Pop-up shops are becoming increasingly popular among retailers, and this is particularly the case with start-up ventures. In fact, according to a recent study, close to a third of all new UK businesses start as a pop-up, before progressing to permanent retail premises. (1)
While pop-ups are ideal for new companies (thanks to the reduced risk and commitment), they’re restrictive for growing retailers. Here are the factors that may encourage a business to move on to a longer-term retail space.
Influences that inspire a retailer to invest in permanent space
- Sense of permanency. Pop-up shops are effective for creating immediacy and hype. However, in order to be taken seriously as a reputable retailer, permanent premises are a necessity. While customers are content to splurge on a one-time purchase from a pop-up shop, they might be reluctant to become a repeat buyer if they think the business won’t stand the test of time.
- Good impression. Most retailers agree that investing in longer-term premises sends out a powerful message. It tells potential customers that the company is confident that it will last, and that they’re willing to put money into the venture. Shoppers value brands that are a permanent feature on the high street, as this suggests that they’re trustworthy.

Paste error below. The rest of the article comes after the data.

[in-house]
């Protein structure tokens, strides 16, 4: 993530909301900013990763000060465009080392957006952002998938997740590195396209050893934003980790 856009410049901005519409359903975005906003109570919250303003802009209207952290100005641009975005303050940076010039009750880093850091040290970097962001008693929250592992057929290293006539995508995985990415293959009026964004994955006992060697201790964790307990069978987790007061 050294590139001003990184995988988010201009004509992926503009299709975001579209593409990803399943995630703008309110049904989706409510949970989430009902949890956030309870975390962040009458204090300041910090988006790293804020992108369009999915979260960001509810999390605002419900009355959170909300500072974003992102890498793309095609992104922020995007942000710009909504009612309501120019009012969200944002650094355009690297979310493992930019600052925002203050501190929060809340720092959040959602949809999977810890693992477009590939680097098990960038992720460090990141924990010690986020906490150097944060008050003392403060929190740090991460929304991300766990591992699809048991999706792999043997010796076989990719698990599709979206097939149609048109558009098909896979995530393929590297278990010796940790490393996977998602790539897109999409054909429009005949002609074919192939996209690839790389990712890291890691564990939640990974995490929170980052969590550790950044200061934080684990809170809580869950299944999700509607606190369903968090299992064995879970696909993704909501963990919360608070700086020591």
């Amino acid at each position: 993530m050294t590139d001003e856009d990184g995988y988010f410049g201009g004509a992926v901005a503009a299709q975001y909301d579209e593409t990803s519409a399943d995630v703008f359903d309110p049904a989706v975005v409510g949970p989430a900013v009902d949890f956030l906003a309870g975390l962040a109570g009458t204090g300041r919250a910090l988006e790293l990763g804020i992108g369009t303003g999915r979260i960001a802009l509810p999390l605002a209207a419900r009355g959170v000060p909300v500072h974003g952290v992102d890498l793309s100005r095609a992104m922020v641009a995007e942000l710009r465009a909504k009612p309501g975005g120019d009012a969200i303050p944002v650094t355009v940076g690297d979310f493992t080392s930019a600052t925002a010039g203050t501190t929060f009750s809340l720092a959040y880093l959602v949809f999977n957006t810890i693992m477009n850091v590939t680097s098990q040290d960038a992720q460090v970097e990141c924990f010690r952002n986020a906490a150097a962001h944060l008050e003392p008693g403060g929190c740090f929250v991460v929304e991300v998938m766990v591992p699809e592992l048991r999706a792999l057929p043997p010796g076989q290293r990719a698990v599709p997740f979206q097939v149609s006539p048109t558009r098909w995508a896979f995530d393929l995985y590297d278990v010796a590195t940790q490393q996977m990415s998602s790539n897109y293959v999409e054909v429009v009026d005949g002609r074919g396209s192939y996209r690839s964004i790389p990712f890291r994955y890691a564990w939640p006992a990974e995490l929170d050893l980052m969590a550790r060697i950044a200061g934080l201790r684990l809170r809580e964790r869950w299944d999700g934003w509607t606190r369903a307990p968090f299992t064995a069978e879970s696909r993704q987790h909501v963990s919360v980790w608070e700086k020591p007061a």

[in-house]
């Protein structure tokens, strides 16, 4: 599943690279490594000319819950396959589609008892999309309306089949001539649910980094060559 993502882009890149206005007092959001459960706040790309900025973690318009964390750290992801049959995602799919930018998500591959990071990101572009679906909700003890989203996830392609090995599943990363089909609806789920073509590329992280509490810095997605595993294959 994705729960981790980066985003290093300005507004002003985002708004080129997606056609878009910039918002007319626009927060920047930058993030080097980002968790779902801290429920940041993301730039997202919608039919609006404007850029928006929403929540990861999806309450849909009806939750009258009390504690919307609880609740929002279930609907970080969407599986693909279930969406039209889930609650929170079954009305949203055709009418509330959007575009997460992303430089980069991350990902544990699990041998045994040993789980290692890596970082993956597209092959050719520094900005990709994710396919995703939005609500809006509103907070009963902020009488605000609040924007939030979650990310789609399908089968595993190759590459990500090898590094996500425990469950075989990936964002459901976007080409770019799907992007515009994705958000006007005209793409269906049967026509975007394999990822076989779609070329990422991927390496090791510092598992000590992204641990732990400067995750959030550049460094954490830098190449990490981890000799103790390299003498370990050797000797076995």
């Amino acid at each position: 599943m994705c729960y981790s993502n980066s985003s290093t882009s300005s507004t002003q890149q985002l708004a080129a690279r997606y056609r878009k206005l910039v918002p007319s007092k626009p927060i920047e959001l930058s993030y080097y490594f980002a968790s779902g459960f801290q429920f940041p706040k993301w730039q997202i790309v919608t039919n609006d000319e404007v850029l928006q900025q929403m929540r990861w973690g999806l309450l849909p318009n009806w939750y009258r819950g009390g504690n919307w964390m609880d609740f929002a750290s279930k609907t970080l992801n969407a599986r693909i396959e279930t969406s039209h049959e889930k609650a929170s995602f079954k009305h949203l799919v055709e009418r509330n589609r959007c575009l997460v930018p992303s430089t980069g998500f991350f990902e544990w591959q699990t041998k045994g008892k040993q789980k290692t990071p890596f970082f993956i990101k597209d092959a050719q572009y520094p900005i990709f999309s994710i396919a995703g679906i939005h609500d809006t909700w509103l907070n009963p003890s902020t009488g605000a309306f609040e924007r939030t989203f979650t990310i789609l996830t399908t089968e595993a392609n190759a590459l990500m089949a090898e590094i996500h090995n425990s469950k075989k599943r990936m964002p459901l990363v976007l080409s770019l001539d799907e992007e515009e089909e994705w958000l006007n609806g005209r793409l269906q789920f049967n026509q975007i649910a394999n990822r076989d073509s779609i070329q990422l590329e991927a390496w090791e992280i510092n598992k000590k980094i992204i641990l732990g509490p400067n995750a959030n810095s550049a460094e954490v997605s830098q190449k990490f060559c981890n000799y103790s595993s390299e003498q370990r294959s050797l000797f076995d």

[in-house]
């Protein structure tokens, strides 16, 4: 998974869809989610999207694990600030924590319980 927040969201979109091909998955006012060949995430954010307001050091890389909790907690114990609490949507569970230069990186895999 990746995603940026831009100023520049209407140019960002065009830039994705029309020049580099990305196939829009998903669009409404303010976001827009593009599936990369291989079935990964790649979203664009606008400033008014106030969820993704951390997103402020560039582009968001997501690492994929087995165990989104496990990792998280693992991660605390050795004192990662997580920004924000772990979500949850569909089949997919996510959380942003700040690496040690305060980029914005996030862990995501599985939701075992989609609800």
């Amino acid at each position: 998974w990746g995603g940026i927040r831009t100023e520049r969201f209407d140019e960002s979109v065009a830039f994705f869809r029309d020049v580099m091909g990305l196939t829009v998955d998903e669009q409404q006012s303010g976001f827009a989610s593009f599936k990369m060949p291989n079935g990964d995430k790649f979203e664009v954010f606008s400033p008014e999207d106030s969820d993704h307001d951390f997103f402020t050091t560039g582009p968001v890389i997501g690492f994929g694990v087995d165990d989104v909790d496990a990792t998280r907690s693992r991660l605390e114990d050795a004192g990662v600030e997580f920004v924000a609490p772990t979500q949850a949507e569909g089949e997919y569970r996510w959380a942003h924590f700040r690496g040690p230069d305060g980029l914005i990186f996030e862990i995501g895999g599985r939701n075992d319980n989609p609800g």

- Reduced costs. Pop-ups are perfect for those who don’t want to commit. They give retailers the chance to test their products on the public, without risking too much capital. However, they’re unsuitable for longer-term selling, and this is largely due to the costs involved. A longer-term lease usually works out as less expensive on a monthly basis.
- Tailored fit-outs. With a leased retail space, companies are free to fit out the store as they wish, and to tailor it to represent their brand. Pop-ups are more restrictive. No retailer wants to invest serious money in refitting temporary space, and as such, the image of the brand is diluted.
- Positioning. Leasing a retail space for the long term means that businesses can position themselves more effectively; selecting premises that are located in the right area to appeal to their customers. This means greater choice regarding factors such as average daily footfall, surrounding businesses, local demographic, and much more.
- Greater control. As the company grows, the retailer is likely to want to have more control over their operations. For example, they may wish to make changes to the building (such as adding an extension), which can be negotiated with the landlord. If the retailer owns the premises, they can make the changes without approval, providing they have the correct permissions in place.
Is it necessary to have long-term retail space?
Strictly speaking, there’s nothing to stop a retailer from operating as a pop-up shop for as long as they wish to (providing they’re happy to move around, as pop-ups are usually only available for a limited time period). However, most companies agree that this is too complicated logistically, and that it limits the rate of growth.
Pop-ups provide a handy springboard for retailers to launch from, but ultimately, the clue is in their name – they’re not practical for long-term use.